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[liberationtech] Whatsapp, a Trojan horse for seekers of easy privacy?

carlo von lynX lynX at
Fri Jan 16 12:18:36 PST 2015

Al, you may want to deviate the discussion towards the 10.000th
debate about proprietary vs free software, but the topic here is
the impossibility for a U.S. company to deliver what it promises.

Should the U.S. develop an interest in regaining international
trust, they would need to remove several inappropriate laws plus
improve the separation of powers. The U.S. is one of the world's
oldest democracies and it shows, centuries of special interest
politics have convoluted it - most Americans I meet tell me it 
actually isn't a democracy. I don't like hearing that. And I don't
like the influence it is exercising on younger democracies. And 
New York City will never go back to being as cool as it was in
the 80s.

On Fri, Jan 16, 2015 at 01:52:57PM -0600, Cypher wrote:
> I was under the impression that the government couldn't make you
> actively lie to someone. For example, if I have a message on my page
> that says "we do not collect any user data" and the government makes
> me collect data on an existing user, that's acceptable. But they could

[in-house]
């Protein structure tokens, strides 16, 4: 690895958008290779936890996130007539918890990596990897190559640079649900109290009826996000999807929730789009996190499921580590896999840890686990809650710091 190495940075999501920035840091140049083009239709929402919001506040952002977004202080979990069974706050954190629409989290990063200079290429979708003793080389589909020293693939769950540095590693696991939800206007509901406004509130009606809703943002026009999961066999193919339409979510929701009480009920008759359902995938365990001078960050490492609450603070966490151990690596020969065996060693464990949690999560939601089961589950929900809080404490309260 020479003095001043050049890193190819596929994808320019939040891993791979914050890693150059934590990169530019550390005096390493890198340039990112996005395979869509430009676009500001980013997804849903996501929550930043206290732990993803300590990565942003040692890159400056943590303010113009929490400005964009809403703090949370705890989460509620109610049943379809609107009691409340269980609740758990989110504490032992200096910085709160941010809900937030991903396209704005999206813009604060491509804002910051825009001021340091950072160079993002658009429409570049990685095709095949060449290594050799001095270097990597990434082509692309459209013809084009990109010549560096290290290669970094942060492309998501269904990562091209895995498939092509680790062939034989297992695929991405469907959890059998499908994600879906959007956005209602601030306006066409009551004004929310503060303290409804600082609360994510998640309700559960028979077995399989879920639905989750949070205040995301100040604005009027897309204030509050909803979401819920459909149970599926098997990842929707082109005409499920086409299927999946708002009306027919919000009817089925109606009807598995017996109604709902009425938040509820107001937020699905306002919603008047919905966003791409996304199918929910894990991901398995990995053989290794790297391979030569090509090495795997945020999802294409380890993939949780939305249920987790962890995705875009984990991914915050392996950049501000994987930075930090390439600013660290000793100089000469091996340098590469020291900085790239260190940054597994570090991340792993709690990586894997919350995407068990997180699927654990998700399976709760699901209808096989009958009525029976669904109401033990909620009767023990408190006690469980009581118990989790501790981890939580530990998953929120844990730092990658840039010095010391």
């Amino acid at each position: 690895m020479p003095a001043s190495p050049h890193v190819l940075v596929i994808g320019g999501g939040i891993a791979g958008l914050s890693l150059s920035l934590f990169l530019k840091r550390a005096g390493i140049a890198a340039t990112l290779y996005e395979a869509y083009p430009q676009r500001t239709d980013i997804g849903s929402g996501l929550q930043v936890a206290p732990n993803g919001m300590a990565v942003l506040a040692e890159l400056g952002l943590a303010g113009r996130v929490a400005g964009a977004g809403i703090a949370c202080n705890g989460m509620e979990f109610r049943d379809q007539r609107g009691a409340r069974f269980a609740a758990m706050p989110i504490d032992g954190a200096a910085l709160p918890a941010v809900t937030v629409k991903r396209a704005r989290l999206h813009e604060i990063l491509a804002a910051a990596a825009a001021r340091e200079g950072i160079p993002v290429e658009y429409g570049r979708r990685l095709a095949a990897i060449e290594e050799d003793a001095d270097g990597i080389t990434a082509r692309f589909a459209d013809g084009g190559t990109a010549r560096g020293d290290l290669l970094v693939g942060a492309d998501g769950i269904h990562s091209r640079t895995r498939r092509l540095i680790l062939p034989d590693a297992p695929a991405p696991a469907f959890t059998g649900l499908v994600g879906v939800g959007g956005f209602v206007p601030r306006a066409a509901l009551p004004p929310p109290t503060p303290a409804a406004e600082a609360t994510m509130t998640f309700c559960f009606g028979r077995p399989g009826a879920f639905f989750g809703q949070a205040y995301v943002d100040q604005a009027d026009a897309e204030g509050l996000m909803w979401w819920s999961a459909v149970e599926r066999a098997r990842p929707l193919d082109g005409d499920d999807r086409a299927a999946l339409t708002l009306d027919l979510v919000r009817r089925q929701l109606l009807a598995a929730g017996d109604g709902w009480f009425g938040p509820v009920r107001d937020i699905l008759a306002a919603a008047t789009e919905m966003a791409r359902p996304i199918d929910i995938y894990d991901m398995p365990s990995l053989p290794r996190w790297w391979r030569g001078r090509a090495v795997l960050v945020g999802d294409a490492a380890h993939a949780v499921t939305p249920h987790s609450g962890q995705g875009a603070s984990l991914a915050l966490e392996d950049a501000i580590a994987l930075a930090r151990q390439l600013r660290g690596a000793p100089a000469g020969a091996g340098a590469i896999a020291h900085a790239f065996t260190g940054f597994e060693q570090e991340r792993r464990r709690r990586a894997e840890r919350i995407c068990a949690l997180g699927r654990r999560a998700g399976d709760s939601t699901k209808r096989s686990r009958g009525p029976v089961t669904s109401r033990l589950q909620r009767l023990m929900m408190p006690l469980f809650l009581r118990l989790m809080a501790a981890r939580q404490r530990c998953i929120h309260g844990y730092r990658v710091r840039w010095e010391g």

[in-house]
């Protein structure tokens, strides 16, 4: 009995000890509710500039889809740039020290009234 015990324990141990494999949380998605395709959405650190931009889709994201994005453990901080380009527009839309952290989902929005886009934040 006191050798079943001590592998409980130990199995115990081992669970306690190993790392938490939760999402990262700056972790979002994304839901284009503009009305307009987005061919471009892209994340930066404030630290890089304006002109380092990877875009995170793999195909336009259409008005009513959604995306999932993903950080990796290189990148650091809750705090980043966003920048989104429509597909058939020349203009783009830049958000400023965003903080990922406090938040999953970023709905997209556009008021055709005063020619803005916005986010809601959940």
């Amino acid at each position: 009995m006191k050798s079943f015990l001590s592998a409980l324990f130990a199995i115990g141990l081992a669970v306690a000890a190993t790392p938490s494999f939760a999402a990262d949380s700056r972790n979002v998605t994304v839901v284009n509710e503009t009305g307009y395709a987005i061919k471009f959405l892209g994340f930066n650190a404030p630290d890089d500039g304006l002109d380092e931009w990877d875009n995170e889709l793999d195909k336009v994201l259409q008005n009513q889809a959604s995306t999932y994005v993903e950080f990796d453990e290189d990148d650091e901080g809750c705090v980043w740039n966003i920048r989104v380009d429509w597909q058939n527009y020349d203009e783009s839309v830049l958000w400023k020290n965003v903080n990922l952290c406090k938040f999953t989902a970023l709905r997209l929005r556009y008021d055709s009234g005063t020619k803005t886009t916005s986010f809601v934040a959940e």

> not stop me from changing that sign and force me to lie. I'd assume
> that would be the case with WhatsApp. Once the visuals are surfaced,
> each new encrypted connection would be forcing the service to actively
> tell a lie, which, as I understand it, isn't legal. Of course, IINAL
> so I don't know.

I remember reading or hearing that upon reception of an NSL you are
not supposed to batter an eye and change anything about the way you
interact with the public. Also, your legal theory doesn't match up
with what was said in Caspar Bowden's presentation. It's also not at
all obvious, that the NSA would openly confront the leadership of a
company. If there is any suitable technology administrator, they can
require her to cooperate without anyone else in the company knowing -
this is in fact very advantageous for the NSA, since they can consult
their own data bases for suitable people: not very strong ethically,
possibly with documented sins the NSA can blackmail them with.

And then there's also the option of accessing the infrastructure the
company is using, for instance by controlling the hosts that run any
rented VPS systems - but that is unlikely the scenario in the case
of Whatsapp. That's more the type of approach they need to use with
servers located outside the U.S.

That is why the theories the Google employees are exchanging among
each other are humbug. Of course the NSA can have a backdoor in order
to consult Google data bases and make it look like random Gmail traffic.
You may find it funny, but apparently employees at Google want to
believe PRISM can't possibly have happened. Anything that serves as
an excuse to legitimize staying in that company, earning all that money.

I haven't said anything new, just reflecting what I picked up since
those dramatic days in June.


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